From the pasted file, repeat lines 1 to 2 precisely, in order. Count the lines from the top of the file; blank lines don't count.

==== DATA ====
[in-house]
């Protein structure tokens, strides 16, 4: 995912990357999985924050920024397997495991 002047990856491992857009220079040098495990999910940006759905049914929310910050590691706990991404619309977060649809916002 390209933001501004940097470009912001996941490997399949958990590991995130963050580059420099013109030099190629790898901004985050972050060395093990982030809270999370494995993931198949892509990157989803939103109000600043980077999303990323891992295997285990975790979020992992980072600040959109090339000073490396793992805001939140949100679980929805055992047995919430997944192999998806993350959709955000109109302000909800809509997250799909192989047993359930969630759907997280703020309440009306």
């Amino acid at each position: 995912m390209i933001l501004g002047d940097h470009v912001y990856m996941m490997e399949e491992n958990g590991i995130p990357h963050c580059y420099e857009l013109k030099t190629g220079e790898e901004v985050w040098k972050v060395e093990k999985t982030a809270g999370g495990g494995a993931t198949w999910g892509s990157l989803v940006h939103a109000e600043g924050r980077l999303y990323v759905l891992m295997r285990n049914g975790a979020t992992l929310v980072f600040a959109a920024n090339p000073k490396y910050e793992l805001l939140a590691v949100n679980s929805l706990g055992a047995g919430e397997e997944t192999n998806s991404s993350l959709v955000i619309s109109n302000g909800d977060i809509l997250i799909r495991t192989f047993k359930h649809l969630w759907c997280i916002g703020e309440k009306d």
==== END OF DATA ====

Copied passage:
[in-house]
């Protein structure tokens, strides 16, 4: 995912990357999985924050920024397997495991 002047990856491992857009220079040098495990999910940006759905049914929310910050590691706990991404619309977060649809916002 390209933001501004940097470009912001996941490997399949958990590991995130963050580059420099013109030099190629790898901004985050972050060395093990982030809270999370494995993931198949892509990157989803939103109000600043980077999303990323891992295997285990975790979020992992980072600040959109090339000073490396793992805001939140949100679980929805055992047995919430997944192999998806993350959709955000109109302000909800809509997250799909192989047993359930969630759907997280703020309440009306």